Chemical elements
  Antimony
    Isotopes
    Energy
    Production
    Application
    Physical Properties
    Chemical Properties
    Compounds
      Antimony Trihydride
      Antimony Trifluoride
      Antimony Pentafluoride
      Antimony Trichloride
      Oxychlorides of Tervalent Antimony
      Antimony Tetrachloride
      Antimony Pentachloride
      Chloroantimonic Acids
      Antimonyl Perchlorate
      Antimony Tribromide
      Antimony Oxybromides
      Antimony Pentabromide
      Antimony Triiodide
      Antimony Oxyiodide or Antimonyl Iodide
      Antimony Thioiodide
      Mixed Antimony Halides
      Antimony Trioxide
      Hydrated Antimony Trioxide
      Antimonites
      Antimony Tetroxide or Antimony Dioxide
      Antimony Pentoxide
      Antimony Trisulphide
      Antimony Pentasulphide
      Thioantimonates
      Normal Antimony Sulphate
      Potassium Stibiothiosulphate
      Antimony Selenate
      Antimony tritelluride
      Antimony Phosphide
      Antimonyl Dihydrogen Phosphite
      Antimony Phosphate
      Antimony Pyrophosphate
      Antimony Thiophosphate
    PDB 1exi-2xqa

Antimony Tetroxide, Sb2O4, or Antimony Dioxide, SbO2






Antimony Tetroxide, Sb2O4, or Antimony Dioxide, SbO2, is found naturally as the mineral cervantite. It may be obtained by a variety of methods, such as by the prolonged heating of antimony trioxide in air, or by the calcination of antimony pentoxide, or by heating the trioxide with excess of mercuric oxide. It is usually prepared by heating antimony or antimony trisulphide with nitric acid and igniting the residue at a dull red heat until the weight is constant. An impure form may be obtained by the careful roasting of antimony trisulphide, at a temperature below the melting point, until no more sulphur dioxide is evolved.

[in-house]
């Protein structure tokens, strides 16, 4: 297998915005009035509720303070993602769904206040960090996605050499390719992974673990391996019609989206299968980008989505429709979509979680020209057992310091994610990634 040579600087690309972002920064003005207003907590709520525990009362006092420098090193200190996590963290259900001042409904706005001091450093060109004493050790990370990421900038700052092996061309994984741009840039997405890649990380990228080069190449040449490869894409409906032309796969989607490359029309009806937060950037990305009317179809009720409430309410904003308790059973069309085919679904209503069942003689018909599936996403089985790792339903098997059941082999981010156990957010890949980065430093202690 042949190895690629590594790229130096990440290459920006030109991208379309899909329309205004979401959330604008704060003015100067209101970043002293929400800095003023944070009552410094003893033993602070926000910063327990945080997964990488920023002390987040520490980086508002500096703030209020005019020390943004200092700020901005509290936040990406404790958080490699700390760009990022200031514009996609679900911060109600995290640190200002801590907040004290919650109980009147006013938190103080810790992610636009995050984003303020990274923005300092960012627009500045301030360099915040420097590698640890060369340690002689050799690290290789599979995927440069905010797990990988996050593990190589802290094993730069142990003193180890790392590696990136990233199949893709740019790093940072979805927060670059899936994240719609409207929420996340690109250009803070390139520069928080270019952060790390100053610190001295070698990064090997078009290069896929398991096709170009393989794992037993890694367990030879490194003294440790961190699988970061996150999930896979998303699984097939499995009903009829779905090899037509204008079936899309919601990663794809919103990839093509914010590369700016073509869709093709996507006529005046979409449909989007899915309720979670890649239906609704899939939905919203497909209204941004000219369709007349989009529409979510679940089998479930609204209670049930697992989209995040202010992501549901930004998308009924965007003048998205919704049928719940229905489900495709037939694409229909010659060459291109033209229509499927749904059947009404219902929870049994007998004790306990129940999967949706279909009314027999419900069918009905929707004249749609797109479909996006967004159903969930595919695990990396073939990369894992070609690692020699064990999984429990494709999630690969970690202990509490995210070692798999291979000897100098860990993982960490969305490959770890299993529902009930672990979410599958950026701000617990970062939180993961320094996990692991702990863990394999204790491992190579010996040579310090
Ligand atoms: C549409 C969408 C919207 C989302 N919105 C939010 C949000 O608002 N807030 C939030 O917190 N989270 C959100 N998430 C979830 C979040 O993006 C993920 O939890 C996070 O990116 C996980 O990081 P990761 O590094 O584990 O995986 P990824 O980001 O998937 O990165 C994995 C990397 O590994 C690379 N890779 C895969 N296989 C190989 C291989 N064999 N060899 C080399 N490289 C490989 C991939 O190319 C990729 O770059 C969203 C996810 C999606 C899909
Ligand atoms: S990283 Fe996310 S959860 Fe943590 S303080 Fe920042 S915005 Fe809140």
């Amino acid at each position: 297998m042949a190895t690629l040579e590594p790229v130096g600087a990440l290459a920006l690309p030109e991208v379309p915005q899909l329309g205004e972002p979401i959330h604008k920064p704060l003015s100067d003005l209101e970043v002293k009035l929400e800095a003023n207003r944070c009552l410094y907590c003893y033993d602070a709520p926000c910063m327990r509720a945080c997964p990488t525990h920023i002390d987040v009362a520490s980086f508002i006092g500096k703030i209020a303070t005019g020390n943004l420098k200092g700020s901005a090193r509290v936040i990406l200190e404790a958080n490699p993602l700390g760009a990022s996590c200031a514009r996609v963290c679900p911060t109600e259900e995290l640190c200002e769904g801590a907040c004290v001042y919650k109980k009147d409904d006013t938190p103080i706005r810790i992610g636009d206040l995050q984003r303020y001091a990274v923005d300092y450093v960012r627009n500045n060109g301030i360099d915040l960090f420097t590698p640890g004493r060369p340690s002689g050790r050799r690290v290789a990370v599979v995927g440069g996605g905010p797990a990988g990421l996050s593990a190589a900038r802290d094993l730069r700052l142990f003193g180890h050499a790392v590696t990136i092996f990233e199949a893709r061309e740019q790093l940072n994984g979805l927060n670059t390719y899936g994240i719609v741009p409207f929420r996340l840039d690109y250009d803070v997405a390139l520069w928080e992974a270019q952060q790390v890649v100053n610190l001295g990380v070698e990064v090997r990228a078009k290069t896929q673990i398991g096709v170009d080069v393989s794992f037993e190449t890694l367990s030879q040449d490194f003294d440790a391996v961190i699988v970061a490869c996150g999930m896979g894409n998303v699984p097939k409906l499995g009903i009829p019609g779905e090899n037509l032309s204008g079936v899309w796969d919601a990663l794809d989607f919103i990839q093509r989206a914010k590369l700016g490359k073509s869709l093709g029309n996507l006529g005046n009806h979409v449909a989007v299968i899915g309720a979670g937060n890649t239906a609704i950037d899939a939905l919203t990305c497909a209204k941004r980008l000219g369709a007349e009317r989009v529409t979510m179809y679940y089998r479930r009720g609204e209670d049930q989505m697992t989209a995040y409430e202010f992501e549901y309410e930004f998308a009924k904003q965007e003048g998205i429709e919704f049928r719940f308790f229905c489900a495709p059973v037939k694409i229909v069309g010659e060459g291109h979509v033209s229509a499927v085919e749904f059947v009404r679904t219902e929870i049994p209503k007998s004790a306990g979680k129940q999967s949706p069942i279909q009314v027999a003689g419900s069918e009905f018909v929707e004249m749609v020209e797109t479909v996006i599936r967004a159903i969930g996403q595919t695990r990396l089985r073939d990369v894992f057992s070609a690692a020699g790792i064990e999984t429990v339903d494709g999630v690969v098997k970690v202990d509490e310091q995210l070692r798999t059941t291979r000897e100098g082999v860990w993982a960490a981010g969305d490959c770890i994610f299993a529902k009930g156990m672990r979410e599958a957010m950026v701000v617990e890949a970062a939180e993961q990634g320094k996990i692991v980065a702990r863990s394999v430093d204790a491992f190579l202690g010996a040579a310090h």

Antimony tetroxide is a refractory, white powder, massive as a mineral; it becomes yellowish on heating, reverting to white when cold. The crystal lattice is cubic, with a = 10.22 A. The density of the synthetic substance at 23.8° C. is given as 6.47. This value is considerably higher than that given for the mineral. The specific heat is 0.0951; the molar heat capacity at low temperatures is given in the following table (in gram-calories per mole):

Temp., ° C.-200.2-182.4-150.4-129.2-79.3-72.1-16.6-1.1 +11.9
Heat capacity.8.31710.0214.7216.5721.3721.7425.2326.1027.17


The tetroxide is stable at a red heat, but loses oxygen when heated more strongly.

The crystal structure of antimony tetroxide suggests that the antimony atoms are not all equivalent, and from a comparison with the structure of the similarly constituted antimonates of lead and calcium it is suggested that the oxide may be antimony antimonate, SbIIISbVO4.

Antimony tetroxide is soluble with great difficulty in water and in acids. It is slightly acidic, imparting a faint reddish colour to moistened litmus.7 It is only slightly attacked when heated with hydrochloric acid, but dissolves in hydrochloric acid containing hydriodic acid, with liberation of iodine, according to the equation

Sb2O4 + 6HCl + 2HI = 2SbCl3 + 4H2O + I2

This reaction may be employed for the estimation of antimony tetroxide.

When heated with a little sulphur an oxysulphide or "antimony glass" is formed; with more sulphur the trisulphide is obtained. Alkali hydrosulphides have no action in the cold, but when warmed they act as solvents, hydrogen sulphide being evolved.

The tetroxide can be reduced to the metal by heating with carbon, potassium cyanide or the alkali metals; the trioxide is obtained on heating with antimony. The tetroxide will also react with antimony trisulphide: when excess of the tetroxide is employed the trioxide is formed with liberation of sulphur dioxide:

9Sb2O4 + Sb2S3 = 10Sb2O3 + 3SO2

With excess of the sulphide, "antimony glass" is formed.

The heat of formation from the elements is 209,800 gram-calories.

A hydrated form, Sb2O4.H2O or H2Sb2O5, is found in the mineral stibiconite. It is acidic, and the free acid, meta-hypoantimonic acid, may be prepared as a white, flocculent powder by decomposing solutions of its salts by acids. The potassium salt may be obtained by heating antimony or antimony trisulphide with potassium sulphate or bisulphate; other salts may be prepared by double decomposition. It has been suggested, however, that these salts are mixtures of antimonites and antimonates.


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